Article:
This week’s topic: FAT TALK.
This week’s topic: FAT TALK.
While eating disorders are not specific to women, I think it is important to acknowledge International Women’s Day (IWD) as a source of strength and inspiration. If you follow IWD’d website you will find that there are many events offered within Canada.
(Here is a link starting close to today’s date to look for events)
Why is it important to me to celebrate IWD? It begs us to reflect on how far we have come and consider where we are now. Western culture can celebrate the liberated women given that our laws are fair, and judicially we are equal. Where are you in your life? How does you role as a women empower or disempower you today? Now this does not have to be a reflection of men’s influence, but how you perceive yourself because IWD is about equal treatment of both genders.
Here is a video that I found from the IWD 2013 archives:
This video is a bit lenghty, totally worth it, but I’ll summarize Jarrah Hodge’s points:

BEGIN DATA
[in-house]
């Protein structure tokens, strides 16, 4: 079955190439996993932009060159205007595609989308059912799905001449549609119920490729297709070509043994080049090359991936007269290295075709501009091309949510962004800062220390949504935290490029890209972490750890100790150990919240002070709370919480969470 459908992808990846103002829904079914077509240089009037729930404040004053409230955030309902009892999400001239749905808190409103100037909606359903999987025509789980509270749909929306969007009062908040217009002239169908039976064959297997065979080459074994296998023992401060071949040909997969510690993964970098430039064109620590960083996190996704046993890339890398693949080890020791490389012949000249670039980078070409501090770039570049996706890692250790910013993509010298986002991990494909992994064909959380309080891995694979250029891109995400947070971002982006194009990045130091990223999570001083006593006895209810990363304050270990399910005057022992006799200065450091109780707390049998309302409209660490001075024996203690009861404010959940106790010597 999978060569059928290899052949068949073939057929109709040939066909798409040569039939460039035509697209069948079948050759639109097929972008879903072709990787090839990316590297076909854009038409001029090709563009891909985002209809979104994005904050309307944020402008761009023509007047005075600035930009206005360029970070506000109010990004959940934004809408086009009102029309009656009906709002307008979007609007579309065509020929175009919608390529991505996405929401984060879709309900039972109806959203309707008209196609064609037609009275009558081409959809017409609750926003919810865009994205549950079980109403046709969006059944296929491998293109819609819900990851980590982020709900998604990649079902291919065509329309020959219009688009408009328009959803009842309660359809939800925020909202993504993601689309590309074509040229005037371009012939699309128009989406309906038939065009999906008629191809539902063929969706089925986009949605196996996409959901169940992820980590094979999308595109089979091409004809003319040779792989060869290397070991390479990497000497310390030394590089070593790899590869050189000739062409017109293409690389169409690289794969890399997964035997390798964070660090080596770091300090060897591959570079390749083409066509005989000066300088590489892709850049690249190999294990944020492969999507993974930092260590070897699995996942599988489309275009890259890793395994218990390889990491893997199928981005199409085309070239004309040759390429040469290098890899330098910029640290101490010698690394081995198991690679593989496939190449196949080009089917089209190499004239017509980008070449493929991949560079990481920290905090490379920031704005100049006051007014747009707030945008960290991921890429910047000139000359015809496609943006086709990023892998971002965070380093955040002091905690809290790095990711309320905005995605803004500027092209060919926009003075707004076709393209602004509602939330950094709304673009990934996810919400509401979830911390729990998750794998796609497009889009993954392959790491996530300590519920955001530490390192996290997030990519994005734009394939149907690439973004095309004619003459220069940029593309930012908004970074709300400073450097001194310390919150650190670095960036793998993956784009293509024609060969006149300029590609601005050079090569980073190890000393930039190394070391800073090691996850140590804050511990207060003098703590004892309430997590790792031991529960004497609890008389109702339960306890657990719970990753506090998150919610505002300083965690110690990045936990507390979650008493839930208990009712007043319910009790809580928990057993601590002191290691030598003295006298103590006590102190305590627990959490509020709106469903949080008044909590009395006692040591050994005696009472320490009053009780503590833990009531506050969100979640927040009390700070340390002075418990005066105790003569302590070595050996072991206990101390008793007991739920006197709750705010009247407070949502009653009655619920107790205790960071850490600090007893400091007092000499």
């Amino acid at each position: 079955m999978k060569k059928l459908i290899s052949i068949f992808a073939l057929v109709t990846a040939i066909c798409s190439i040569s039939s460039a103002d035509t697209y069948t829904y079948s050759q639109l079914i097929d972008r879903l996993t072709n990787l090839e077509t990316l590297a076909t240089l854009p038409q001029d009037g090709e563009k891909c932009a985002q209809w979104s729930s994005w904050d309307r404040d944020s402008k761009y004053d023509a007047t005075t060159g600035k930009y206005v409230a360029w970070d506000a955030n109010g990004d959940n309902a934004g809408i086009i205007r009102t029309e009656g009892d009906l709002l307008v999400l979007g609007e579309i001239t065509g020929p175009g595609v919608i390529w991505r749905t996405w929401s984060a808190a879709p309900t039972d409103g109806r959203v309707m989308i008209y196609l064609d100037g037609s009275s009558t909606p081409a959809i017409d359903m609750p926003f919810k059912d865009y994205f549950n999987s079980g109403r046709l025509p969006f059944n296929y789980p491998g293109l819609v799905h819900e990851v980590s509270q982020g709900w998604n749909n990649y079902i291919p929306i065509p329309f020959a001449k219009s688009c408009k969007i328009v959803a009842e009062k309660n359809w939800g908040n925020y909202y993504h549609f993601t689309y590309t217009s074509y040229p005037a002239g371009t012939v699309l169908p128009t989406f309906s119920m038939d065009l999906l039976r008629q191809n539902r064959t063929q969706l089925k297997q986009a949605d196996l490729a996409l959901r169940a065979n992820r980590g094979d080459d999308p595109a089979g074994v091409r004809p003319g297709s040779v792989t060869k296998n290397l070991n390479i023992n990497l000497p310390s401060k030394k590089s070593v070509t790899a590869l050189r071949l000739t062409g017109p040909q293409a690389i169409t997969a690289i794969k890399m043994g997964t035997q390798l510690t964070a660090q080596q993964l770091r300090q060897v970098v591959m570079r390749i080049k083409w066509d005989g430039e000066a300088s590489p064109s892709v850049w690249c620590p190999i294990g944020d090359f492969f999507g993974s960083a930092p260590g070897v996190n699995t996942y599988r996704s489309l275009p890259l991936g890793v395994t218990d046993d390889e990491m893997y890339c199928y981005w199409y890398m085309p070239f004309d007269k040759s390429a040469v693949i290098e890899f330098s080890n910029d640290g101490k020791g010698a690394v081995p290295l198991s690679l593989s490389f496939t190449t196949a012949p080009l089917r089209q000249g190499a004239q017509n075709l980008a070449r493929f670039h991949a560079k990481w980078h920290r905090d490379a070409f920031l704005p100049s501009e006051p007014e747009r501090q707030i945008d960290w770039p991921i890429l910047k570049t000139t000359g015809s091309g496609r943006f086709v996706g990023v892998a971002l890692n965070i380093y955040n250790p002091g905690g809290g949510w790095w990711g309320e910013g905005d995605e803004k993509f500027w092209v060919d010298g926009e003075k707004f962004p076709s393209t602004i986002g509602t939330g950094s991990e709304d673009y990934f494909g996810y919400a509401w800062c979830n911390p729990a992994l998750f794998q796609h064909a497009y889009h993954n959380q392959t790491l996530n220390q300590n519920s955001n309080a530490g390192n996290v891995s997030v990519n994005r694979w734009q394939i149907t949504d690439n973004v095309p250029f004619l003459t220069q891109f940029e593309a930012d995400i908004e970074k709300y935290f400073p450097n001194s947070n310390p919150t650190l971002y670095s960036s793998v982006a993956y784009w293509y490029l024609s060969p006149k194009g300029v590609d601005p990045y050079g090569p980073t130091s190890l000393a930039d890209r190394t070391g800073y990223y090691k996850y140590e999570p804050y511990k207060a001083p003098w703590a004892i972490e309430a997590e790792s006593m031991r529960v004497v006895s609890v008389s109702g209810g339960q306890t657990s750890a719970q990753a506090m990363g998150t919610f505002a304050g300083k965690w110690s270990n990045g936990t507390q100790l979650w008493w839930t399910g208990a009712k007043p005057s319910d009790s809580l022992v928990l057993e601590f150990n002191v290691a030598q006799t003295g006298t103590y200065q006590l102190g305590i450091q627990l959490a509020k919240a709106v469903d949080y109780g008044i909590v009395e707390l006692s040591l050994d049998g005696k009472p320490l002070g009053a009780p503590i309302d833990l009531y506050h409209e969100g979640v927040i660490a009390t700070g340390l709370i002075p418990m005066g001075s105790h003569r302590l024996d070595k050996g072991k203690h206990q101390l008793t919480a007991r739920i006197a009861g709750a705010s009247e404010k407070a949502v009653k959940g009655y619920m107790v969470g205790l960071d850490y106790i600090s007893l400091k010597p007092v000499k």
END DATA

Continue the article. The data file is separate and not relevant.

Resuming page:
2 Areas to work on – Representation and Recognition…
I included video not because it is very specific to the my blog, but because it demonstrates distinct and subtle connections to eating disorders.
If we continue to be delimited by the images and ideas about roles that are less than our full potential, our self-value will also be held back. A woman who is faced with strong mentors will base their worth on ideals and overcoming challenges rather than diet and physical attractiveness.
I love IWD because it reminds us to overcome our fears and reach out to higher goals that breach superficial ideals.
If you’d like to hear more from Jarrah Hodge, follow her blog: Gender Focus.
The subject of this week is Geneen Roth. She is an author and a mentor to thousands of women who attend her retreats and workshops, and who have read her books. Having struggled herself with weight gain and weight loss, losing and gaining over 1000 lbs since adolescence, Roth turned her life around to focus on what motivates compulsive eating. She has now publicized her studies to share her healing wisdom,
Her bestseller, Women, Food, and God: An Unexpected Path to Almost Everything is a must-read for any woman who lives with an inner critic that takes a toll on their her and happiness. Roth reveals that there is a link between what shows up on our plates to our beliefs about the amount of joys and strains in life that we deserve.